Photographer's Note

Great Synagogue of Rome

From Wikipedia:

The Great Synagogue of Rome (Italian: Tempio Maggiore di Roma) is the largest synagogue in Rome and one of the greatest in Europe.

The Jewish community of Rome goes back to the 2nd century B.C when the Roman Empire had an alliance of sorts with Judea under the leadership of Judah Maccabeus. At that time, many Jews came to Rome from Judea. Their numbers increased during the following centuries due to the settlement that came with Mediterranean trade. Then large numbers of Jews were brought to Rome as slaves following the Jewish–Roman wars in Judea from 63 to 135 CE
The present Synagogue was constructed shortly after the unification of Italy in 1870, when the Kingdom of Italy captured Rome and the Papal States ceased to exist. The Roman Ghetto was demolished and the Jews were granted citizenship. The building which had previously housed the ghetto synagogue (a complicated structure housing five scolas in a single building) was demolished, and the Jewish community began making plans for a new and impressive building.
Commemorative plates have been affixed to honour the local Jewish victims of Nazi Germany and of a Palestine Liberation Organization attack in 1982.
The synagogue celebrated its centenary in 2004. In addition to serving as a house of worship, it is also serves a cultural and organizational centre for la Comunità Ebraica di Roma (the Jewish community of Rome). It houses the offices of the Chief Rabbi of Rome, as well as the Jewish Museum of Rome.

Designed by Vincenzo Costa and Osvaldo Armanni, the synagogue was built from 1901 to 1904 on the banks of the Tiber, overlooking the former ghetto. The eclectic style of the building makes it stand out, even in a city known for notable buildings and structures. This attention-grabbing design was a deliberate choice made by the community at the time who wanted the building to be a visible celebration of their freedom and to be seen from many vantage points in the city. The aluminium dome is the only squared dome in the city and makes the building easily identifiable even from a distance.

Temple of Apollo Sosianus

The Temple of Apollo Sosianus (previously known as the Apollinar and the temple of Apollo Medicus) is a Roman temple dedicated to Apollo in the Campus Martius, next to the Theatre of Marcellus and the Porticus Octaviae, in Rome, Italy. Its present name derives from that of its final rebuilder, Gaius Sosius.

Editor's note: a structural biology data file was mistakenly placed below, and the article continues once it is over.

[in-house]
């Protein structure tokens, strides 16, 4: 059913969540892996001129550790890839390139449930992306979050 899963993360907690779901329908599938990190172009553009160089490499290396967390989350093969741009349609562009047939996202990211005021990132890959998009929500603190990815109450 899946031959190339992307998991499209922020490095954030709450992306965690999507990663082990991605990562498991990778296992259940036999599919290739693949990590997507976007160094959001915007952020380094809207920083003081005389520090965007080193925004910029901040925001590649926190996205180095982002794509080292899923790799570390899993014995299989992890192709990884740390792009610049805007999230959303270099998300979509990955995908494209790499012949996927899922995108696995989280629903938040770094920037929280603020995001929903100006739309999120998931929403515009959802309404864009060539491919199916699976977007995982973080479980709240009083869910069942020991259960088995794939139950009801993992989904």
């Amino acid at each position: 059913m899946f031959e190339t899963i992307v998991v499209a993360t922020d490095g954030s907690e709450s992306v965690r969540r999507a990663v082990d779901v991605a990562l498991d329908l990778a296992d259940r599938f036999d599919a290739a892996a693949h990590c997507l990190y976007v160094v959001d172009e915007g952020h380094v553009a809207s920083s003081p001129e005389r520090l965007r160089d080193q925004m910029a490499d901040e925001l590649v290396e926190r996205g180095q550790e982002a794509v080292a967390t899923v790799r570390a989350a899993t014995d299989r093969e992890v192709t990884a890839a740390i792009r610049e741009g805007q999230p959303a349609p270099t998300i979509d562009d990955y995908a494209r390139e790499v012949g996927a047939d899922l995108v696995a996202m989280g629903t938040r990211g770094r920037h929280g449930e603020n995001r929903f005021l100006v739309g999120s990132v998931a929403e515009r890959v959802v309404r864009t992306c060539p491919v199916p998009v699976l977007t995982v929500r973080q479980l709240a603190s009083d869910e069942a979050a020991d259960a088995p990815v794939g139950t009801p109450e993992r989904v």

The Apollinar and its successors can closely be linked to the site next to the theatre due to Ascanius's reference] to it being "outside the porta Carmentalis between the Forum Holitorium and the Circus Flaminius", Livy's placing it in the prata Flaminia (Flaminian meadows, as this area was then called and other references placing it near to the forum, the Capitol and the theatre of Marcellus respectively. All these indicate the presently-accepted site for this temple, just north of the theatre and east of the porticus Octaviae, on the street leading through the porta Carmentalis to the campus Martius, a little south of the present Piazza Campitelli.

The three columns of the temple which survive to full-height today belong to the Augustan rebuild, but the cult of Apollo had existed in this area since at least to the mid-5th century BC when an Apollinar (a sacred grove or altar) was recorded on this site. Since Apollo was a foreign cult, it thus legally had to be placed outside the pomerium, making it a regular spot for extra-pomerial senate meetings (This was also Apollo's only temple in Rome until Augustus dedicated another on the Palatine Hill.)
The first temple building dates to 431 BC, when the consul Gnaeus Iulius Mento inaugurated one dedicated to Apollo Medicus (the doctor), in fulfilment of a vow to him during a plague of 433 BC. This building was restored in 353 BC, and perhaps in 179 BC, when the censor Marcus Aemilius Lepidus and his colleague let the contract for building a porticus from the temple to the Tiber, behind the temple of Spes. The censor's projects also included a nearby theatre. The shedding of tears for three days by a cult-statue of Apollo, cited among the prodigies at the death of the Younger Scipio, can only have occurred at this temple, there being no others to Apollo.
A neighbouring temple dedicated to Apollo's sister Diana probably dates to the late Republic, following the destruction of the Apollo temple's precinct in work on the theatre of Marcellus.

Photo Information
  • Copyright: Romano Lattanzi (Romano46) Gold Star Critiquer/Gold Note Writer [C: 1230 W: 0 N: 2866] (18472)
  • Genre: Places
  • Medium: Color
  • Date Taken: 2012-12-26
  • Categories: Architecture
  • Exposure: f/4, 1/100 seconds
  • More Photo Info: view
  • Photo Version: Original Version
  • Date Submitted: 2014-02-17 10:01
Viewed: 1824
Points: 74
  • None
Additional Photos by Romano Lattanzi (Romano46) Gold Star Critiquer/Gold Note Writer [C: 1230 W: 0 N: 2866] (18472)
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